Dallas Cowboys: Why are Micah Parsons’ talents being underutilized?

(Photo by Cooper Neill/Getty Images)
(Photo by Cooper Neill/Getty Images) /

Call it great scouting, call it good fortune or call it just plain dumb luck. In either case, the outlook for the Dallas Cowboys defense changed dramatically with the drafting of Penn State linebacker, Micah Parsons. In his rookie season, Parsons’ talents were on full display as he took the league by storm amassing 84 total tackles and 13 sacks earning him Unanimous Defensive Rookie of the Year honors as well as receiving consideration for Defensive Player of the Year.

Micah entered year two of his NFL career under sought after defensive coordinator Dan Quinn with high expectations. From a production standpoint, he will receive strong consideration again for Defensive Player of the Year. However, many expected to see Parsons’ talents manifest itself into the middle linebacker role in Year 2. That has not been the case. It should not be too surprising considering GM/Owner Jerry Jones was emphatic last year that Micah would be rushing the passer.

Why are the Dallas Cowboys underutilizing Micah Parsons’ talents this season?

light. Related Story. Dallas Cowboys Micah Parsons as middle linebacker? Not so fast…

So, let’s dive into some of the other factors that has limited Parsons to the pass rusher role.

1). Limited pass rush outside of Micah: The Cowboys, on paper, boasts a formidable group of pass rushers across their defensive front. The group includes DeMarcus Lawrence, Dorance Armstrong, Sam Williams (Rookie), Dante Fowler and Chauncey Golston. On paper, that list includes a mixture of veteran experience with youthful upside. But the question remains, is that mixture outside of Parsons, translating to production on the field?

According to SharpFootballAnalysis.com, the Cowboys have the 13th rank defensive front in 2022. Taking into consideration the production of the defensive edge rushers only, they have accounted for a total of 24 sacks according to CBSsports.com. That’s an average of 4.8 sacks per defender. That’s not a stat to run home and tell mom about. To add fuel to the fire, that includes a 2022 Pro Bowl player.

So, while the Cowboys would love to move Parsons’ talents back to the position he held at Penn State, we can clearly see it will come at a cost to the defensive pressures that the line can generate. His pressure rate alone at 18.1% is something the Cowboys are not willing to part with.

2). Impact on Leighton Vander Esch: The Cowboys been more than excited, maybe even elated, with the play of Middle Linebacker Leighton Vander Esch. Prior to Leighton’s injury, he was playing at a level commensurate with a 19th overall pick. Some would contest he was playing at a Pro Bowl level. The expectation is that the Cowboys will have him back for the playoffs according to Cowboys Wire.USAtoday.com.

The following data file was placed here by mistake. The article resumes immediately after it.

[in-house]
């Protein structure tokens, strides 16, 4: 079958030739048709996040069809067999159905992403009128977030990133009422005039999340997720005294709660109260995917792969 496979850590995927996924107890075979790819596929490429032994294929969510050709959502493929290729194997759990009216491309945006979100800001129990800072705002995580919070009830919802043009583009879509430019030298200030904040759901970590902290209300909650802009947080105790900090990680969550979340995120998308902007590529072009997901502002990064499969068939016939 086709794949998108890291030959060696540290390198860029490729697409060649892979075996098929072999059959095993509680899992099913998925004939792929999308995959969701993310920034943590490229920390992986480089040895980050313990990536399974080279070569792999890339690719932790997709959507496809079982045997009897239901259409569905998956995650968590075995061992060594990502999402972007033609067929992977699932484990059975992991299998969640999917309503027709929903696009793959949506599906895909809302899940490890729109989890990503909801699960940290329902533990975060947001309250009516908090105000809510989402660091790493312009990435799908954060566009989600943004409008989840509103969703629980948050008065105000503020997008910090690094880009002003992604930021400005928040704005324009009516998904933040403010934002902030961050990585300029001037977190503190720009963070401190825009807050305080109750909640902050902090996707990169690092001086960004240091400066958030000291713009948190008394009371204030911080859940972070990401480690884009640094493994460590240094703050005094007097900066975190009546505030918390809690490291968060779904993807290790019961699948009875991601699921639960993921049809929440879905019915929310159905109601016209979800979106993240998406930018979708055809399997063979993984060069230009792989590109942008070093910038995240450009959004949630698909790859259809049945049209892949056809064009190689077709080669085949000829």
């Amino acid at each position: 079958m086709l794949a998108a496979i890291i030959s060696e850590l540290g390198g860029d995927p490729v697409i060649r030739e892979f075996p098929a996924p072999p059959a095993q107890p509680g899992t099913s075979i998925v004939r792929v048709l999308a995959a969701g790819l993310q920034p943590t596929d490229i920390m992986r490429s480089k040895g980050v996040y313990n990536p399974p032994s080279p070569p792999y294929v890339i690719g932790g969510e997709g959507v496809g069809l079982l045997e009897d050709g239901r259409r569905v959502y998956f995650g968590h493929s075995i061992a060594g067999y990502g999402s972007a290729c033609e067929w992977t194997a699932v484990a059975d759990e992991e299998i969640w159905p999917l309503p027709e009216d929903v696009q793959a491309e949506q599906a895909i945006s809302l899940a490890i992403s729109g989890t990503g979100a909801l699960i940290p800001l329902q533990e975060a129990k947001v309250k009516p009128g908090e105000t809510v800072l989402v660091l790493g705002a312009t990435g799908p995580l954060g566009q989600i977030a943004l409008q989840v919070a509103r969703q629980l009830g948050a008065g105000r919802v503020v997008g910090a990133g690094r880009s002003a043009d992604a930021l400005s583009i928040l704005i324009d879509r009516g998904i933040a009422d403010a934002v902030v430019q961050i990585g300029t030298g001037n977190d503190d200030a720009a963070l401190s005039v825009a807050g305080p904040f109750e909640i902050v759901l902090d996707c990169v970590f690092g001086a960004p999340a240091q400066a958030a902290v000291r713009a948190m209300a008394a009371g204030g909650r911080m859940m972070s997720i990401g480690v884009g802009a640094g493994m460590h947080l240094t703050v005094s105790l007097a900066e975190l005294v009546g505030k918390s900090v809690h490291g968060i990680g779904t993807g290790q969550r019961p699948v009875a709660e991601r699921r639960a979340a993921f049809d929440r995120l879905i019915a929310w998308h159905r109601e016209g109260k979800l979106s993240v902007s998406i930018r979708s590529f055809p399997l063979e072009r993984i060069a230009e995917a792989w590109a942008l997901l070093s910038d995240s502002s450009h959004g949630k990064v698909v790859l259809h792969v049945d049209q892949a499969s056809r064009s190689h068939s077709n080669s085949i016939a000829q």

The major drawback with Vander Esch is that he plays the middle linebacker position exclusively. Does anyone remember the shenanigans that took place when Leighton and Jaylin Smith manned the middle of our defense? It was not a pretty sight to see.

Both players were downhill tacklers with limited wiggle and bend which ultimately led to Jaylin’s release. In this defense, Quinn prefers to have both Vander Esch and Parsons’ talents on the field together. But how do they do that in the big nickel scheme that Quinn employs with Jayron Kearse as an extra safety/linebacker? The easy and probably lazy answer is to keep Micah as a pass rusher.

This offseason is going to be a very interesting one. Leighton will be a free-agent and he is going to command more dollars than the Cowboys are willing to spend unless his neck scares teams away. If someone takes a flier on him, fans will get their answer if it was Leighton stalling Micah’s development or if the Cowboys fell in love with the pressures Micah generates.

3). Dan Quinn’s Defensive Philosophy: Julian Peterson (49ers), Jason Taylor (Dolphins), Bryan Thomas (Jets), Bruce Irvin (Seahawks) and Vic Beasley (Falcons). What do all of these gentlemen have in common? They have all played for Dan Quinn when he has been employed as either the defensive line coach, defensive coordinator or head coach. He has always needed a designated pass rusher to be successful in his aggressive scheme.

At the moment, Micah is his claim to fame or at least another head coaching job. While Dan’s track record speaks for itself, there is still a cause for concern with Micah’s health. Both Bruce Irvin and Vic Beasley were Quinn’s designated rush linebackers in his last two stops in Seattle and Atlanta. Granted they were not the same caliber of player as Micah, injuries played a role in impacting their careers.  Exhibit A was the club on Micah’s left hand.

Micah is a generational talent with rare ability to get to the quarterback. Fans love seeing him get to the quarterback, but at what cost?

The Dallas Cowboys should proceed with caution with Micah’s career. They have a hall of fame talent on the team who still needs to be developed. Hopefully, the Dallas Cowboys don’t get so caught up in the sacks that we forget about what he could be.